Nap Rumbold is the junior partner in his father’s firm of solicitors. He is surprised to be contacted by Vicky’s solicitors two days before the trial commences & asked to take on the case. Vicky was dissatisfied with her counsel, who obviously believed her guilty, & she had heard of Nap through Major Thoseby (they were wartime colleagues). Nap agrees to see Vicky & is impressed by her story. The police case is that Major Thoseby was the father of Vicky’s child & that she murdered him when he refused to support her. Nap believes her innocent but realises how difficult it will be to prove her innocence & discover the true murderer. Nap enlists Major Angus McCann, a private investigator, to pursue the London end of the investigation while he goes to France to look into the wartime roots of the relationship between Vicky & Thoseby. The investigation is complicated by the other guests at the hotel, including alcoholic Colonel Alwright & Mrs Gwendolyne Roper, whose evidence seems damning until her own activities are scrutinised.

This is a great combination of courtroom drama & adventure story. The background of the war & the French Resistance is exciting & Nap’s investigations in Angers reveal many secrets that desperate men would kill to keep hidden. The chapters alternate between the trial & Nap’s investigations & this structure works very successfully. I’ve always been a fan of courtroom drama (Witness for the Prosecution is one of my favourite movies) & the sober recounting of evidence contrasts well with the chapters in France as Nap tries to break through the obstructions of people who have many secrets. The wartime background is fascinating as the motives of everyone involved are untangled & the time constraints involved ramp up the tension beautifully. It was a real treat to have the opportunity to read Death has Deep Roots for the 1951 Club.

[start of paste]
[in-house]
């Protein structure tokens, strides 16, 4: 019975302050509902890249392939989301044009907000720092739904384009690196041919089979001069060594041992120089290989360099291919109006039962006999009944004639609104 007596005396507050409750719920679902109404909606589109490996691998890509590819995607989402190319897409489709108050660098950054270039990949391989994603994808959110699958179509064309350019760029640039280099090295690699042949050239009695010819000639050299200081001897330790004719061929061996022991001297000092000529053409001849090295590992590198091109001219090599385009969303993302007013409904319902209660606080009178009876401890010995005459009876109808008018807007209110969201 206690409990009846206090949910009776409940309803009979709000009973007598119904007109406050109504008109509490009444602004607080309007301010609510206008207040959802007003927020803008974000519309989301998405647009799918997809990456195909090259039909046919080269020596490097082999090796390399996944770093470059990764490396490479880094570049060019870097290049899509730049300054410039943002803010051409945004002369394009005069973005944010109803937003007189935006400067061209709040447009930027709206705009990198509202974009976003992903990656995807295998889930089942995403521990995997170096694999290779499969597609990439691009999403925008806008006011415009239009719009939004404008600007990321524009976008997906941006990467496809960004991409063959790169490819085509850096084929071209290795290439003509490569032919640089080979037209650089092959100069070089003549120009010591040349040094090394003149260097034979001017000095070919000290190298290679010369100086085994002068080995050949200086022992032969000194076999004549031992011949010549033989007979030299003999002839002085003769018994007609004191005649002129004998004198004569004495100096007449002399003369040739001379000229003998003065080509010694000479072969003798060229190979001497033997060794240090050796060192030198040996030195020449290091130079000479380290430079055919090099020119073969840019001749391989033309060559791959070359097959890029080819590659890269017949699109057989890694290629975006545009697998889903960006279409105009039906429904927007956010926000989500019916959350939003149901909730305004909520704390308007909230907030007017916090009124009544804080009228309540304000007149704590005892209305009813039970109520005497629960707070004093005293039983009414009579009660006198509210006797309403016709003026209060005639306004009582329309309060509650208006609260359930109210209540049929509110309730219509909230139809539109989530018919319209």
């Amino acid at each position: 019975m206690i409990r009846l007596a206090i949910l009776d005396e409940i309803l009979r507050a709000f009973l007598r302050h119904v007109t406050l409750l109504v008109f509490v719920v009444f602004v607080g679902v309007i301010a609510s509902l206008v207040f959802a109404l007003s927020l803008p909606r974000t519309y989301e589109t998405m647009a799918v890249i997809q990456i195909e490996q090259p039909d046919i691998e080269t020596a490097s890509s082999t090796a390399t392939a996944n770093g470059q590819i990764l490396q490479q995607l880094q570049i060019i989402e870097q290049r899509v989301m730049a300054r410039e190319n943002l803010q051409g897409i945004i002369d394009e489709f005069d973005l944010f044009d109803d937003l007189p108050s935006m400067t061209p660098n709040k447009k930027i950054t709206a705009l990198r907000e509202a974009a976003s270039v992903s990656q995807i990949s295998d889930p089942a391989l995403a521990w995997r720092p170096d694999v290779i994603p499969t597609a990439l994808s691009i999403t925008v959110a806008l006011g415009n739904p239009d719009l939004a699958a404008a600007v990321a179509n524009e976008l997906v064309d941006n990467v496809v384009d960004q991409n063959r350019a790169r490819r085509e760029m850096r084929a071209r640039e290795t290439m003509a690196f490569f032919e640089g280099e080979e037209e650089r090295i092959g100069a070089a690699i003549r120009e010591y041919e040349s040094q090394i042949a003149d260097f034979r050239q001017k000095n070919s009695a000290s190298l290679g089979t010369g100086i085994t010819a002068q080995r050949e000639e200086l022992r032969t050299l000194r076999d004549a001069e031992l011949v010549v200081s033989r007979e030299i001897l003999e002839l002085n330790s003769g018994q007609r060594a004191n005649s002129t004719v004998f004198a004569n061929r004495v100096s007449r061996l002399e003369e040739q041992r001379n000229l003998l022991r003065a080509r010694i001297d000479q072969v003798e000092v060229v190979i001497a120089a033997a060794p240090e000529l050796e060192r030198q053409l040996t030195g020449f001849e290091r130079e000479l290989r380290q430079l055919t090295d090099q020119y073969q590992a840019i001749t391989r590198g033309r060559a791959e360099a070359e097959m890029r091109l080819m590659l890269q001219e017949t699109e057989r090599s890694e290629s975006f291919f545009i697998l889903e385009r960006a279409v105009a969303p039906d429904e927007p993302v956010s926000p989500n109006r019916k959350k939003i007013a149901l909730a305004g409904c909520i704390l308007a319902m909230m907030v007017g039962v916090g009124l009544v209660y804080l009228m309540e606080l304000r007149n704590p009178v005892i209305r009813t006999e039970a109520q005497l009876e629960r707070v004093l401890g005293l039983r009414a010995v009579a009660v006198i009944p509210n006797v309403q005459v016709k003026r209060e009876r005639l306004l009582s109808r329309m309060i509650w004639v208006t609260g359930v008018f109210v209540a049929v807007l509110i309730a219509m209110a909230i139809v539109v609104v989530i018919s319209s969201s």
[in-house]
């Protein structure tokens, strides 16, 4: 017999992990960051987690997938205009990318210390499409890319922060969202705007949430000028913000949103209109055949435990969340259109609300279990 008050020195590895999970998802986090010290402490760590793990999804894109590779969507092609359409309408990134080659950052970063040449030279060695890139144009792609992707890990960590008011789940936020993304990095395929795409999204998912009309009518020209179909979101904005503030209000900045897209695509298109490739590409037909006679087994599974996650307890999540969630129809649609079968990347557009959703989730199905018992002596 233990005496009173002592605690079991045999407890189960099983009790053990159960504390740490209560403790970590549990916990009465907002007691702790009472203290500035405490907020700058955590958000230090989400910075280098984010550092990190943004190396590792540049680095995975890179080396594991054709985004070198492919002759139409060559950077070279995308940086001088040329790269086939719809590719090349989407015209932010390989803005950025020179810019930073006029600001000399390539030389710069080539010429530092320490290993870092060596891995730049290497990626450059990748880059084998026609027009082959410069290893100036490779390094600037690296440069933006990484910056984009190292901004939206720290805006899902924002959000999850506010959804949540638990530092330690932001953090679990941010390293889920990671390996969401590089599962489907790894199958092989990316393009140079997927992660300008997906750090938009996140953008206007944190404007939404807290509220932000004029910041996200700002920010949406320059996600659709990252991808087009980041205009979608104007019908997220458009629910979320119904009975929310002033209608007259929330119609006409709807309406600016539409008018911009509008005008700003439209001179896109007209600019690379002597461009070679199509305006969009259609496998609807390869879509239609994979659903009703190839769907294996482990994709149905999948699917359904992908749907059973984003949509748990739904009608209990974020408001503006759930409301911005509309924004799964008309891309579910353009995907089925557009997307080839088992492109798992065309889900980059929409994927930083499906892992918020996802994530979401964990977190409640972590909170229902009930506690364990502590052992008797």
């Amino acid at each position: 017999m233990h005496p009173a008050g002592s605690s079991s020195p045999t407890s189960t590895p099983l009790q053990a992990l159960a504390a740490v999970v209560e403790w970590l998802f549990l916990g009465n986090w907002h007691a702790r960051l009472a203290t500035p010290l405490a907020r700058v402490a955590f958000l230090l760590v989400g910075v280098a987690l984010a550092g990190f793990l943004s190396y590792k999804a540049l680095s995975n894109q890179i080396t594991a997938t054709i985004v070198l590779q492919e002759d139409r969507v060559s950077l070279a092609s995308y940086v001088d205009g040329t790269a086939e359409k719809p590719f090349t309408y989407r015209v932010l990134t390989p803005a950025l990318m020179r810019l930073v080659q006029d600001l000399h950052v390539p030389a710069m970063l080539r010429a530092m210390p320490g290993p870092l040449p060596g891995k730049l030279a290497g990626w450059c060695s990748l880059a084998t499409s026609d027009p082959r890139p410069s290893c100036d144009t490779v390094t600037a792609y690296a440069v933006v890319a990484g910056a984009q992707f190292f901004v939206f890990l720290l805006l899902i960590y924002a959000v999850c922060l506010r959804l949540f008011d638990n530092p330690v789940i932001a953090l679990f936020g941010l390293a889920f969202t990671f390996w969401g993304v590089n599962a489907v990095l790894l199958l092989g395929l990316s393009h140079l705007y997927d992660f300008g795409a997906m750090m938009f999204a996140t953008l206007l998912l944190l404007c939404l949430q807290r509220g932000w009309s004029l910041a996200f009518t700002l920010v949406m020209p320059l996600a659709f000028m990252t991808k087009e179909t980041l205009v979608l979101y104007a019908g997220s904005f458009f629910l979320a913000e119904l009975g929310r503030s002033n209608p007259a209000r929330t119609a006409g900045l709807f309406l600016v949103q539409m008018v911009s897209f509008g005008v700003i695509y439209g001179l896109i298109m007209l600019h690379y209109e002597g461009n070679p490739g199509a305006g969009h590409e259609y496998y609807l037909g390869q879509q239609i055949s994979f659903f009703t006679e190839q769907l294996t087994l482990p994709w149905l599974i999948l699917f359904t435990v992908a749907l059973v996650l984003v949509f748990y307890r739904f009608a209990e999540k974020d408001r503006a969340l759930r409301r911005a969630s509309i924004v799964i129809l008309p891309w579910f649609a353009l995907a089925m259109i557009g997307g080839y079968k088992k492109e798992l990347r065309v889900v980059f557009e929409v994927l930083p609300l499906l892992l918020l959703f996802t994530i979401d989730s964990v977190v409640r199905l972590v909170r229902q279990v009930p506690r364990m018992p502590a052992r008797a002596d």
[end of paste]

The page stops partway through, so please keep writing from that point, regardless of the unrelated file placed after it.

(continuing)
The 1951 Club has been a wonderful excuse to read & reread some terrific books. There are lots of links to more reviews on Simon’s blog here. As well as the two books I’ve reviewed, I’ve also listened to the audio book of The Daughter of Time by Josephine Tey, read by Derek Jacobi. This is one of my favourite books & I must have read or listened to it over 20 times. I’ve also reviewed My Cousin Rachel by Daphne Du Maurier (I’m looking forward to the new movie very much. There’s a trailer here). Other reviews on the blog – The Blessing by Nancy Mitford, Round the Bend by Nevil Shute, There are so many more that I read pre-blog, 1951 must be one of my favourite reading years! One that brought back happy memories when I saw it in the Goodreads list was Désirée by Annemarie Selinko, a romantic novel about Napoleon’s first love. I’ve also read The End of the Affair by Graham Green, They Came to Baghdad by Agatha Christie, The Day of the Triffids by John Wyndham (after seeing the TV series with John Duttine back in the 70s), Ellen Tebbits by Beverly Cleary (a childhood favourite), Night at the Vulcan by Ngaio Marsh, Duplicate Death by Georgette Heyer, A Game of Hide and Seek by Elizabeth Taylor, An English Murder by Cyril Hare, The Lute Player by Norah Lofts & Florence Nightingale by Cecil Woodham-Smith. I’d recommend them all, even though I read many of them over 35 years ago. What a great year for publishing!